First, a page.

I respect Colin Powell. And I also have significant political differences with him. Such is still possible in our current political climate. The fact that someone does not subscribe to your brand of politics or worldview does not preclude them from the ranks of the respected and respectable. Too many forget this.
That said, Powell’s endorsement of Barack Obama for president seems founded upon some rather troubling issues, and his argument is as much if not more couched in dislike or distaste for the McCain campaign than subscription to Obama’s positions, proposals and views.
Powell also said he was “troubled” by Republican personal attacks on Obama, especially false intimations that Obama was Muslim and Republicans’ recent focus on Obama’s alleged connections to William Ayers, the founder of the radical ’60 Weather Underground.
Stressing that Obama was a lifelong Christian, Powell denounced Republican tactics that he said were insulting not only to to Obama but also to Muslims.
“The really right answer is what if he is?” Powell said, praising the contributions of millions of Muslim citizens to American society.
“I look at these kind of approaches to the campaign, and they trouble me,” Powell said. “Over the last seven weeks, the approach of the Republican Party has become narrower and narrower.”
What Powell said is that it’s not the McCain campaign has said that Obama is a Muslim, but that it “allows” others within the party to say so. I am at a loss as to how the McCain campaign or the Republican Party can disallow others to say such stupid things as ‘Obama is a Muslim.’ And Powell is right to challenge, “So what if he is?” Yet, many would love the discussion to include aspects of Senator Obama’s Christianity, such as his 20 years as a member of the Chicago church led for years by Jeremiah Wright. That is the discussion of Mr. Obama’s religion that the campaign and the Republican Party has not “allowed.”
To be sure, if we care to take a walk down the road of discourse that either of the campaigns allow or disallow from the populace, we need step no further than the Missouri ‘Truth Squad’ or the more recent drubbing of ‘Joe the Plumber.’ The Obama campaign has shown no sign of ‘not allowing’ these ‘political silence through personal punishment’ campaigns.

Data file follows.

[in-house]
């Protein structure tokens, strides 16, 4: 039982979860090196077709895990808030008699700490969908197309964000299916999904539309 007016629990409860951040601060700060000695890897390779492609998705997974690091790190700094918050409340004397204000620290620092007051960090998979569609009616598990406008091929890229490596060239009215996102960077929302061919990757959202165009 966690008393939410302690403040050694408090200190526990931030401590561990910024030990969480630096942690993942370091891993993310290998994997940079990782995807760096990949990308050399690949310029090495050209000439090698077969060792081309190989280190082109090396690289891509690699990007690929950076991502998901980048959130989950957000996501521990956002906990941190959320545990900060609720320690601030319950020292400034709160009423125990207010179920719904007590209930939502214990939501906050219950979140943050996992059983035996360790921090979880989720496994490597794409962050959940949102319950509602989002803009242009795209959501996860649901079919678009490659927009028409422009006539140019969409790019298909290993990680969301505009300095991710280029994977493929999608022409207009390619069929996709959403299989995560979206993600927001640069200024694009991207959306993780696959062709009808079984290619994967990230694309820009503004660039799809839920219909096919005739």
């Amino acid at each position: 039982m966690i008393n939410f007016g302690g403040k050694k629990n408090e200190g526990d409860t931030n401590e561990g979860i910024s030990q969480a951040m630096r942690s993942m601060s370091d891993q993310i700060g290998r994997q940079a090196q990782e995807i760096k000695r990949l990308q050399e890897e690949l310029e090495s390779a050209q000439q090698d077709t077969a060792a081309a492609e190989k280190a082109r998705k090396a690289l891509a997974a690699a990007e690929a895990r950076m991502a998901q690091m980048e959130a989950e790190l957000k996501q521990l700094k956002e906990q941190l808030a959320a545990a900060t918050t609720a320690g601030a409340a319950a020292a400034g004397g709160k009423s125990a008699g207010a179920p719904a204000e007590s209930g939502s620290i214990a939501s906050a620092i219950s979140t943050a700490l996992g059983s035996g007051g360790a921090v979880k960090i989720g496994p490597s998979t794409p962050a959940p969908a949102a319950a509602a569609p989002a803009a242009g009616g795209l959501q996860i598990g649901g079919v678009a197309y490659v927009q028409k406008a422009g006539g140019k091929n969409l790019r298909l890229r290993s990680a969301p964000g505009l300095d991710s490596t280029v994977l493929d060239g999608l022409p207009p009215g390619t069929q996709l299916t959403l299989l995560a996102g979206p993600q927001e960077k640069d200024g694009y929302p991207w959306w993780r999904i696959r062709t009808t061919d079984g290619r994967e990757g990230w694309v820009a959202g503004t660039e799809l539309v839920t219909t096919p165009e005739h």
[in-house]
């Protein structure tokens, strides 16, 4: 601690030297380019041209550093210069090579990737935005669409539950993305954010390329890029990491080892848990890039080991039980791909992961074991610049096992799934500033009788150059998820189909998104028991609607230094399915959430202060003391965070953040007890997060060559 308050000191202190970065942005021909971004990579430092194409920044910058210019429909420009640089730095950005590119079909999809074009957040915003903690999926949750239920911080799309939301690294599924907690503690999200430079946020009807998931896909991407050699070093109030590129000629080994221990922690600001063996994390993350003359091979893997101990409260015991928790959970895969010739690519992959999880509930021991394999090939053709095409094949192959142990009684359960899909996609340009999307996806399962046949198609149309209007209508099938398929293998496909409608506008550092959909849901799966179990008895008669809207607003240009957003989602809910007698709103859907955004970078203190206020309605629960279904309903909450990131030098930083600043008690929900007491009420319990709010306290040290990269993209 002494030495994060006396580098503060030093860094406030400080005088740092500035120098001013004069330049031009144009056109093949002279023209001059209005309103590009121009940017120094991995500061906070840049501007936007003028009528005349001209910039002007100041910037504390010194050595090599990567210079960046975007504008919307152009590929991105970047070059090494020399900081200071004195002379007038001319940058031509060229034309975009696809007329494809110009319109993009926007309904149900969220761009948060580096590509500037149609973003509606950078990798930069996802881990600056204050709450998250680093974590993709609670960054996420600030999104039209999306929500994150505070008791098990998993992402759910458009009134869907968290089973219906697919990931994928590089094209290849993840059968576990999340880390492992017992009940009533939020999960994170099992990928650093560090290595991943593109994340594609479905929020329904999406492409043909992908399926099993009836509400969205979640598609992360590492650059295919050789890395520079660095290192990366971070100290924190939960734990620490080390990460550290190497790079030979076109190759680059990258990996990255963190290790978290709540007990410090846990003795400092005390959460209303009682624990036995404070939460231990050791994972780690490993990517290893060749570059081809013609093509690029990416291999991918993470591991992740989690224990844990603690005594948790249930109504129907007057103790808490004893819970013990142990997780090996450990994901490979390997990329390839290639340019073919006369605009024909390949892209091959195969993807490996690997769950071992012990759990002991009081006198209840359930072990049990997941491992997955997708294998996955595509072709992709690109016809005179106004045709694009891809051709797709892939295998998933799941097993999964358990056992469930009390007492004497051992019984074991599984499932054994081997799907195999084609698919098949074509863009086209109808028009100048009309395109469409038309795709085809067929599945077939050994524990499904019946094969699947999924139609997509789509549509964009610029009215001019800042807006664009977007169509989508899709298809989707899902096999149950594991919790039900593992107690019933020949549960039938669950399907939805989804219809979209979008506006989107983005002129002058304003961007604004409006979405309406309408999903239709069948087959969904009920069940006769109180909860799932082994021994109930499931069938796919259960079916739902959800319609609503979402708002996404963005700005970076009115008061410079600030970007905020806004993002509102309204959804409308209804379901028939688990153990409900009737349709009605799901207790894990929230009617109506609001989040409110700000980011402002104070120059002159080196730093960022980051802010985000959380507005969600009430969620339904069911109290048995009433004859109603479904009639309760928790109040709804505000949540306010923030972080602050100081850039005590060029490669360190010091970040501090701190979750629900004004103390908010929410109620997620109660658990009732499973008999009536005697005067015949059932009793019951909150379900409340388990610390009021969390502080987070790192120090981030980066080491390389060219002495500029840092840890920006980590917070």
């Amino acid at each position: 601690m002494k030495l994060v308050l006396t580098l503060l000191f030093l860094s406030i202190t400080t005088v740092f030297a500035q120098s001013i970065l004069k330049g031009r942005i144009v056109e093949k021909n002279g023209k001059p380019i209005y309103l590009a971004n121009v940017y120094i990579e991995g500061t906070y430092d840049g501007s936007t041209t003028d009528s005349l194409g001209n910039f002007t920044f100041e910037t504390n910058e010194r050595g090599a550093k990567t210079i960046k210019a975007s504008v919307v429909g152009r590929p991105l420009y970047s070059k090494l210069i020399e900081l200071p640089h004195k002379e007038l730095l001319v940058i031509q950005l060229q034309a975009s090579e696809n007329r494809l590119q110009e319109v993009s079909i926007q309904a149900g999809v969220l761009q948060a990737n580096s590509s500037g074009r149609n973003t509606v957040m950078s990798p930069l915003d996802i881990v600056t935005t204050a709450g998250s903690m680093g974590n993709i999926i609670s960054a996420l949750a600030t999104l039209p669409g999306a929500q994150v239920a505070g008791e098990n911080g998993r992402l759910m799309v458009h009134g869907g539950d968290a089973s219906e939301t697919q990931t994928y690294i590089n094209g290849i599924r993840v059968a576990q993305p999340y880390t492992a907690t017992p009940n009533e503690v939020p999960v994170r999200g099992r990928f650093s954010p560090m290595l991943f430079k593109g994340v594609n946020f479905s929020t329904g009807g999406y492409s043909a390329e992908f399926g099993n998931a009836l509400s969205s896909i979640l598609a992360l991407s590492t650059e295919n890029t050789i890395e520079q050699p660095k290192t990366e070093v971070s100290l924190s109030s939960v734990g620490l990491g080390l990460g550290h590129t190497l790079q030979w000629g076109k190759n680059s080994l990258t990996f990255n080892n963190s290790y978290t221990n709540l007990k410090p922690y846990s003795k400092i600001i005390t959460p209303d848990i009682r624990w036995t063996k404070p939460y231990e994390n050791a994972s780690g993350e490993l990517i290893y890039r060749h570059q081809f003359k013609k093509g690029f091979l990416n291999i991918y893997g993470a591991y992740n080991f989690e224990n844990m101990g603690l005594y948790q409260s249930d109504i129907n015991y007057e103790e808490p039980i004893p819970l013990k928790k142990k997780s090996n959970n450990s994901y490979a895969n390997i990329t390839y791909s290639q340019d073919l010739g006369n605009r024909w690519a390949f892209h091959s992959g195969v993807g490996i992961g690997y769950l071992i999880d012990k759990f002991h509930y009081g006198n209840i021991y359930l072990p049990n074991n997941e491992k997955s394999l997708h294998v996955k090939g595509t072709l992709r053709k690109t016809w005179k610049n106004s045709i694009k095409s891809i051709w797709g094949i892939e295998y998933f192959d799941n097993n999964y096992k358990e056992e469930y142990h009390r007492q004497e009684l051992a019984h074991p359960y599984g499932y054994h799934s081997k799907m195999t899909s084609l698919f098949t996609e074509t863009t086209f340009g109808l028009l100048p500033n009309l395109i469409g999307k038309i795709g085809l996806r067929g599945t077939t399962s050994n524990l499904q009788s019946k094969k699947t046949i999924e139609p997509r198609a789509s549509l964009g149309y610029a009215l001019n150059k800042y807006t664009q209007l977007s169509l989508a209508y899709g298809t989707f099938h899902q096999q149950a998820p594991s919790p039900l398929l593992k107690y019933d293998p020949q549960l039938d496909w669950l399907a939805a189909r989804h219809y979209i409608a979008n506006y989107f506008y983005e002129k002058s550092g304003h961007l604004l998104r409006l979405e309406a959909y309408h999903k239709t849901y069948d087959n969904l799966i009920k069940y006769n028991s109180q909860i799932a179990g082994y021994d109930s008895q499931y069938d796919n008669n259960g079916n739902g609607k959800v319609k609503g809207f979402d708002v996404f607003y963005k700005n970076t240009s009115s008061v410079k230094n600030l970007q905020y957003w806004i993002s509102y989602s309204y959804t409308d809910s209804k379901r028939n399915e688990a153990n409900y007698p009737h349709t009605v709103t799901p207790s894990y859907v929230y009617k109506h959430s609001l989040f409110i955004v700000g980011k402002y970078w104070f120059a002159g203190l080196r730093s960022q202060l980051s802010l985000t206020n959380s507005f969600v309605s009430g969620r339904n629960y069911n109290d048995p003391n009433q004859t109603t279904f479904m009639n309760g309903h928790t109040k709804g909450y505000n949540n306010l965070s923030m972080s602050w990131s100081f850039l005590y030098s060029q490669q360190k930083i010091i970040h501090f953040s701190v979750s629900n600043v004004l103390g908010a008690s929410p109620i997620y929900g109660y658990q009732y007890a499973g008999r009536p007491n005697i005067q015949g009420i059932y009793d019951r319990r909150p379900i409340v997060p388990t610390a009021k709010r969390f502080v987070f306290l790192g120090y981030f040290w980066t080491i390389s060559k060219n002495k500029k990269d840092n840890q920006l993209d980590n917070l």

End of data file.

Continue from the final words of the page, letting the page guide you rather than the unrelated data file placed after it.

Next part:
Powell also dismisses as irrelevant Obama’s long time links to William Ayers, which he brushes aside as seemingly brief chance acquaintances. To be sure, John McCain did himself few favors by referring to the domestic terrorist as “washed up” and “irrelevant,” both of which Powell uses to buttress his admonition of the McCain campaign’s challenge for disclosure of Senator Obama’s relationship to Ayers, which is more than an acquaintance. How is this relationship, one which changes in its description by Barack Obama himself as the challenge continues, out of bounds for discussion?
Conservatives will and do have myriad other objections to Colin Powell’s endorsement of Senator Obama for President of the United States, including his stated preference to have Obama appoint two liberal Supreme Court Justices rather than two more conservative Justices appointed by a President McCain. And those arguments – both for and against – are legitimate political debate.
But the above two cited reasons as given by Colin Powell for not supporting McCain and Republicans in deference to Senator Obama and Democrats are reasons lacking logic, not reasons of political discourse.
UPDATE: See also: Michelle Malkin – The Colin Powell endorsement: Triumph of hope over reality